When Did NBA Coaches Stop Wearing Suits?

A lot has changed in the NBA over the years, and one of the most noticeable changes has been the style of the coaches. Whereas coaches used to almost always dress in suits, now many of them dress much more casually. So when did this change happen?

The Early Days

NBA coaches used to dress like they were going to church. That all changed in the 1970s when Red Auerbach led the Boston Celtics to nine championships in ten years. He did it while wearing a sweater and smoking a cigar. Other coaches followed his lead and the trend has continued ever since. Let’s take a look at the history of NBA coaches and their fashion choices.

The 1950s and 60s

In the 1950s and 60s, it was not uncommon for NBA coaches to wear suits on the sidelines. This was a time when men generally dressed more formally in everyday life, so it made sense that coaches would continue this trend while at work. However, as the years went on and basketball became more of a televised sport, coaches began to dress down in order to look more approachable and relatable to fans. This trend reached its peak in the 1980s, when it became rare to see a coach in anything other than a sweat suit or casual clothing.

Today, there is even more of a trend towards informality, with many coaches opting to wear their team’s gear instead of traditional coach’s clothing. This is likely due to the increased focus on branding and marketing within the NBA. By wearing their team’s apparel, coaches are able to better promote their brand and connect with fans.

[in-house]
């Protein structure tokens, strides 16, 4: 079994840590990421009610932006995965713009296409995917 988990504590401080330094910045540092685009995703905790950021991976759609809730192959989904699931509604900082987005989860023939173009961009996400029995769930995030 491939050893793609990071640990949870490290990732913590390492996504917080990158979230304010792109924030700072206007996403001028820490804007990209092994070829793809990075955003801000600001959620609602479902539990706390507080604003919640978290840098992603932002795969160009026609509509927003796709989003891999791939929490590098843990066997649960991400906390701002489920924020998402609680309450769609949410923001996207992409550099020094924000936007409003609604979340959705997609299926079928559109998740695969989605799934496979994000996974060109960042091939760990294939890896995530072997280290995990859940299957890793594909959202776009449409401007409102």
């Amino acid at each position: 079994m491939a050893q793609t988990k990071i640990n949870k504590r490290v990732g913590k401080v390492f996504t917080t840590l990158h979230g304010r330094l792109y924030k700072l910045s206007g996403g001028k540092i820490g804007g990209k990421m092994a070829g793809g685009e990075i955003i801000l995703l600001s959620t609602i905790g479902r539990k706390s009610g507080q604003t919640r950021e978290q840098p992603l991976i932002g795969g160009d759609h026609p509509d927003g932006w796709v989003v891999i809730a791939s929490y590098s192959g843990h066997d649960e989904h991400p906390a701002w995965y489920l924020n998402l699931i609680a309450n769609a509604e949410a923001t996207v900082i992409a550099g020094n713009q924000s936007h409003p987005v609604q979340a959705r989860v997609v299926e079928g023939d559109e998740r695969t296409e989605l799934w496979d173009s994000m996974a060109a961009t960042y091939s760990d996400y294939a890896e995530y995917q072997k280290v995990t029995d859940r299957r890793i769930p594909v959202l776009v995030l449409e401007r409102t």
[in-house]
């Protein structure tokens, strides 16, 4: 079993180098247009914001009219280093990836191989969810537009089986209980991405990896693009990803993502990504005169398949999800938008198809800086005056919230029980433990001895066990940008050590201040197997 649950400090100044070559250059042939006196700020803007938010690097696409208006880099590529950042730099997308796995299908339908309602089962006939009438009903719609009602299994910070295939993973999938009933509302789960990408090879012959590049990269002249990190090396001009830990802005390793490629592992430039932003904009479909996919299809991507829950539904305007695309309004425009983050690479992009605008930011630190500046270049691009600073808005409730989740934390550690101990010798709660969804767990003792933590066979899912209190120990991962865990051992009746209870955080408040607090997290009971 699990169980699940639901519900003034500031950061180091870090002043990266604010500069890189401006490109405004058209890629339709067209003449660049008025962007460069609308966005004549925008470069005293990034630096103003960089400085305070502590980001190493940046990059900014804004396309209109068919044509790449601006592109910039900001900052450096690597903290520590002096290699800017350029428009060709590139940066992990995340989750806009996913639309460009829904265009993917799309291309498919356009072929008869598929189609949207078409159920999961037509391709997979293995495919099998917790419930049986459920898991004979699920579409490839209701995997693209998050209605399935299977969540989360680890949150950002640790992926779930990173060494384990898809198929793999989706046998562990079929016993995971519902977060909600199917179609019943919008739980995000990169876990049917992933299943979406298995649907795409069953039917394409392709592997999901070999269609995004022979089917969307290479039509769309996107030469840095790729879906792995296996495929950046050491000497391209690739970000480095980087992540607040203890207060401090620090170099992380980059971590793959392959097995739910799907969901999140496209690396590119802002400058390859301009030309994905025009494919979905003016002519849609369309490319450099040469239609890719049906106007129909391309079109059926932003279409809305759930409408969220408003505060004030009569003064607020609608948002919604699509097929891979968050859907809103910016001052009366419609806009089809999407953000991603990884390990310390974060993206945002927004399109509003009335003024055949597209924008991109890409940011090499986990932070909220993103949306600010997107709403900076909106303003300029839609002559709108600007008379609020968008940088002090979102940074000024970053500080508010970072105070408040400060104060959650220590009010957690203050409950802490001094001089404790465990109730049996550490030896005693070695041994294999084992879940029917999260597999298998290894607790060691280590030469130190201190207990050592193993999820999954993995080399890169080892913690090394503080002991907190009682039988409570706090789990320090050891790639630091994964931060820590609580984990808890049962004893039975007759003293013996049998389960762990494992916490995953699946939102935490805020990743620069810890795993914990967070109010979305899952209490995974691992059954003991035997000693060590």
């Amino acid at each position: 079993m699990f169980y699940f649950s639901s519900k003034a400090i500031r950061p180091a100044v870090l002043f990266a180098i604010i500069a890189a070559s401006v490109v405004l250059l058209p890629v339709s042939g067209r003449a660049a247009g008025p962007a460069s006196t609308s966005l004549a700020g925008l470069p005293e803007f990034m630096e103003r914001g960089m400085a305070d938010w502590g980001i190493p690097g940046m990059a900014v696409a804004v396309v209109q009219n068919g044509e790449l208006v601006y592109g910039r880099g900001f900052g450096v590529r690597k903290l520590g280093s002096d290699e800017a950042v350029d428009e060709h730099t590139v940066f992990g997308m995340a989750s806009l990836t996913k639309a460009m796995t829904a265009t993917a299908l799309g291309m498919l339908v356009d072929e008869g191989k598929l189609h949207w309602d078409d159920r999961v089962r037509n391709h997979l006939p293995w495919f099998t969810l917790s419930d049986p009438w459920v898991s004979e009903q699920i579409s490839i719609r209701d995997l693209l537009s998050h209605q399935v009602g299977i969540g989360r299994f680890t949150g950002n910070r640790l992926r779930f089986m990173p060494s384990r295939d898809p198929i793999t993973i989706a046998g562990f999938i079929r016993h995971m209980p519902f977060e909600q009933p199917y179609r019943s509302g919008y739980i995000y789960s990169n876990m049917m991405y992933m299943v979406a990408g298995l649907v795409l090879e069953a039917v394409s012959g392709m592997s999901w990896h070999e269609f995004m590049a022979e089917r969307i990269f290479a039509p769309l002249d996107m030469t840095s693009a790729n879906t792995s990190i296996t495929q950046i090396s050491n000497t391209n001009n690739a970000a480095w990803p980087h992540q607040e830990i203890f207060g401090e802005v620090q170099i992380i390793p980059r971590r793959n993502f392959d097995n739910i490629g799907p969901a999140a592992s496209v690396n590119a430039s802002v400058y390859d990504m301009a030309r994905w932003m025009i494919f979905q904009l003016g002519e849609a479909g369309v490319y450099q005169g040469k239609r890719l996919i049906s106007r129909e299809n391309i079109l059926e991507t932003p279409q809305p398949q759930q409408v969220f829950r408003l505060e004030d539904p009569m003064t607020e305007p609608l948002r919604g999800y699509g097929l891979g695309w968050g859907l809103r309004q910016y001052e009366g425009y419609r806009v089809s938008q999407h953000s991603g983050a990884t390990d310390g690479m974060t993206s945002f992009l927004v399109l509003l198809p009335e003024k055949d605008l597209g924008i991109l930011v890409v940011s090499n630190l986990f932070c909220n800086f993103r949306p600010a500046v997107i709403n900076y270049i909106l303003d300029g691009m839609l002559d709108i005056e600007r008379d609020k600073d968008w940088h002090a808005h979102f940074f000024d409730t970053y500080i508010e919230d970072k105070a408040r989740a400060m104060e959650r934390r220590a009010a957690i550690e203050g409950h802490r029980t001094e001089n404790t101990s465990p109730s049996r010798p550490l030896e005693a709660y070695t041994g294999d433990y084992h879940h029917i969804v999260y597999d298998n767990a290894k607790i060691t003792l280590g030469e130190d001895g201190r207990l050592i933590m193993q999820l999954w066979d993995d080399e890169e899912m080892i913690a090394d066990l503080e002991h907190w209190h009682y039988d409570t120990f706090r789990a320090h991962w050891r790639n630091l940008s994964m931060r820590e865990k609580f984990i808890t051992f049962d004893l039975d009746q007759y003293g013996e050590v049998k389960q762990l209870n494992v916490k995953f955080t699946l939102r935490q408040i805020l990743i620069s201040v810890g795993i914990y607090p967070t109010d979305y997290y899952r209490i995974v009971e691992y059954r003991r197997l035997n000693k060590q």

The 1970s

During the 1970s, the NBA became embroiled in a drug scandal. Several players, including some of the biggest stars in the league, were caught using cocaine and other illegal drugs. In an effort to clean up the image of the league, Commissioner David Stern enforced a dress code for players and coaches that banned jeans, t-shirts, and other casual attire. This dress code was strictly enforced for several years and helped to restore public confidence in the NBA.

However, by the end of the decade, drug use among players was once again on the rise. In an effort to crack down on this problem, the league instituted a mandatory drug testing program for all players in 1983. This program helped to keep drugs out of the league and allowed players and coaches to dress more casually. As a result, suits and ties became less common on NBA sidelines during the 1980s and 1990s.

The Modern Era

In the past, NBA coaches were required to wear suits while on the sidelines. This rule was put in place to promote a professional image. However, in recent years, the league has become more relaxed when it comes to the dress code for coaches. Nowadays, it is not uncommon to see coaches wearing casual clothes such as sweatpants and hoodies.

The 1980s

During the 1980s, most NBA coaches still dressed like they were going to church. Even the great Pat Riley, who led the “Showtime” Lakers to four championships in the 1980s, wore a suit on the sidelines. It wasn’t until the late 1980s that coaches started to experiment with more casual attire.